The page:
The glycoprotein which was subjected to trimming on the ER can be transferred to the Golgi body and further modified. For example, present in the cis part of the Golgi body are N-acetylglucosamine phosphotransferase (which aids in the addition of mannose phosphate), N-acetylglucosamine 1 -phosphodiester α-N-acetylglucosamimidase and α-mannosidase I (which reduce the Man residues to 5). Present in the medium part of the Golgi body are N-acetylglucosamine transferase I (GnTI) (which aids in the addition of the first outside GlcNAc of the complex type N-glycoside-linked sugar chain), α-mannosidase II (which aids in the removal of 2 Man's), N-acetylglucosamine transferase II (GnTII) (which aids in the addition of the second GlcNAc from the outside) and α-1,6-fucosyltransferase (which aids in the addition of fucose to the reducing end N-acetylglucosamine). Present in the trans part of the Golgi body are galactose transferase, which aids in the addition of galactose, and sialyltransferase, which relates to addition of sialic acid such as N-acetylneuraminic acid or the like. Thus, various N-glycoside-linked sugar chains can be formed by activities of these various enzymes.

Sugar chain structure variations, or variant glycosylation patterns due to various sugar molecule content in such chains, plays an important role in the effector function of glycoproteins, such as antibodies. For example, in the Fc region of an antibody of an IgG type, two N-glycoside-linked sugar chain binding sites are typically present. In serum IgG, the sugar chain binding site generally binds a complex type sugar chain having multiple branches, and in which addition of sialic acid or bisecting N-acetylglucosamine is low. There are a variety of manners and forms in which addition of galactose is made to the non-reducing end of the complex type sugar chain and the addition of fucose to the N-acetylglucosamine in the reducing end (see for example, Leppanen et al., Biochemistry, 36, 7026-7036 (1997)).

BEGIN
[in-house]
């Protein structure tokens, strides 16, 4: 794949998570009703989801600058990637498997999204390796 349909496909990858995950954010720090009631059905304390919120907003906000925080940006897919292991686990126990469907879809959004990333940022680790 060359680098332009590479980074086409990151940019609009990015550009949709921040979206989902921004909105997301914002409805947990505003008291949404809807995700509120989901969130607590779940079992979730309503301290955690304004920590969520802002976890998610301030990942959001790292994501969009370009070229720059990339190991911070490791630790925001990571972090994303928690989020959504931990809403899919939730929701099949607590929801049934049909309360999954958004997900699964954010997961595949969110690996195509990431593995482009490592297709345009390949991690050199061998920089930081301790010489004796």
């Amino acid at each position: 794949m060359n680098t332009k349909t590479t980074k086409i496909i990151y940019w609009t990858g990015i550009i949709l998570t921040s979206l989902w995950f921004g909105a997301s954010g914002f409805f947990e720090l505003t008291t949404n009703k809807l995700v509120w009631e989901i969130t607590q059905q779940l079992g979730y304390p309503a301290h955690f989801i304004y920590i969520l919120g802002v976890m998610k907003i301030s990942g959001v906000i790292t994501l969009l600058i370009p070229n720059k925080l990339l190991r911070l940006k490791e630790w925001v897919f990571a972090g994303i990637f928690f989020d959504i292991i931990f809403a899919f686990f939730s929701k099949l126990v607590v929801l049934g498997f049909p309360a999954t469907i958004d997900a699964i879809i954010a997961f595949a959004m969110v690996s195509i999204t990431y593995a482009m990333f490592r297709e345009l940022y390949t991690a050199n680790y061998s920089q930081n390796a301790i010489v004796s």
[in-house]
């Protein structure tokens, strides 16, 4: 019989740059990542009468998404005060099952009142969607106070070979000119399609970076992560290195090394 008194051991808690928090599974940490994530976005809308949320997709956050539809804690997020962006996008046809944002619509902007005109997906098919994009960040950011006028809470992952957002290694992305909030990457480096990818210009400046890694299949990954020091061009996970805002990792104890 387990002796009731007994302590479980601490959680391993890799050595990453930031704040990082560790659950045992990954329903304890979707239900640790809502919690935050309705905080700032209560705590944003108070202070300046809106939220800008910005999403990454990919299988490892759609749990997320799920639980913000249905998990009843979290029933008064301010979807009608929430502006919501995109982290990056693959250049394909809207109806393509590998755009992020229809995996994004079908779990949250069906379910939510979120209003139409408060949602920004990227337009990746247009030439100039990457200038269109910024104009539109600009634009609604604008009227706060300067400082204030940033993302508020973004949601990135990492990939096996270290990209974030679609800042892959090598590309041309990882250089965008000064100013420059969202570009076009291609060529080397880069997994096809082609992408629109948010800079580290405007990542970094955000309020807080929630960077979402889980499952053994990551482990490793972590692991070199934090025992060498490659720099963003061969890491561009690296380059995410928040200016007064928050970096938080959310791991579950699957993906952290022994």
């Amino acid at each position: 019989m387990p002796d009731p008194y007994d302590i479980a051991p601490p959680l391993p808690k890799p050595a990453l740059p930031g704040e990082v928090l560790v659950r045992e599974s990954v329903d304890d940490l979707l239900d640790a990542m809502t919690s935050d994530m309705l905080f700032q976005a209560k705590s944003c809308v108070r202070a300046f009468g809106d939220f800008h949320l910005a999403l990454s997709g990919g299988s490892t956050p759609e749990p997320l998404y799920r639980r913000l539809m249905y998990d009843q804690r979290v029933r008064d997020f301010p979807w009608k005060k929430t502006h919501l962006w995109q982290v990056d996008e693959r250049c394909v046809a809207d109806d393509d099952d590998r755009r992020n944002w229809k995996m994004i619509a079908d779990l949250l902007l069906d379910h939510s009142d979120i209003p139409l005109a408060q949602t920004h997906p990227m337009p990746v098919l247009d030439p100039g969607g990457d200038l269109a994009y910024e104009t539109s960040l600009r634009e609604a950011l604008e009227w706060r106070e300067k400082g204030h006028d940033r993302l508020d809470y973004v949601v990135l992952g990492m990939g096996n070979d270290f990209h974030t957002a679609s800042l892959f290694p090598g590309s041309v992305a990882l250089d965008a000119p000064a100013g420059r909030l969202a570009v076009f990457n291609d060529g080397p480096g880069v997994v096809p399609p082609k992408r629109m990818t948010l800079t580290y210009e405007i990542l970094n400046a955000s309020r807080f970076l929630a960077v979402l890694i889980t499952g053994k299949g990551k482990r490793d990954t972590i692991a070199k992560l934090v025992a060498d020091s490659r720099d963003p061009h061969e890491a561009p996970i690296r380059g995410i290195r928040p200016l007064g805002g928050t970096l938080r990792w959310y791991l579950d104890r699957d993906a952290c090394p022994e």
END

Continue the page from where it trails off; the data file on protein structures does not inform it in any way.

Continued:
Fucosylation is an example of a process in which newly synthesized antibodies can be modified by the addition of fucose saccharides in the Golgi apparatus of a cell. This protein modification can be visualized by staining the cells with fluorophore-conjugated LCA (Lens culimaris agglutinin-A), a chemical that preferentially binds to proteins modified with fucose. Recently, it has been observed that fucosylation of antibodies affects antibody binding to human FcγR and antibody-dependent cellular cytotoxicity (ADCC). Antibody-binding affinity and antibody-mediated ADCC is strongly enhanced when antibodies have low levels of fucose (Shields et al, J Biol Chem 277(30): 26733-4 (2002); Shinkawa et al, J Biol Chem 278(5): 3466-73 (2003)).

Protein fucosylation is a process that begins with the uptake of free fucose, followed by phosphorylation by fucose kinase and conversion to GDP-fucose by GDP-fucose pyrophosphorylase. Fucosyltransferases transfer the fucose residue to glycans or protein within secretary pathways, subsequently the modified glycoproteins are delivered to the cell surface for secretion. The fucosylation status of antibody-producing cells correlates with the fucose content in the antibody produced, and that the absence of fucosyltransferase abrogated the fucosylation at both cellular and antibody levels (Yamane-Ohnuki et al, Biotechnol Bioeng 87(5): 614-22 (2004)).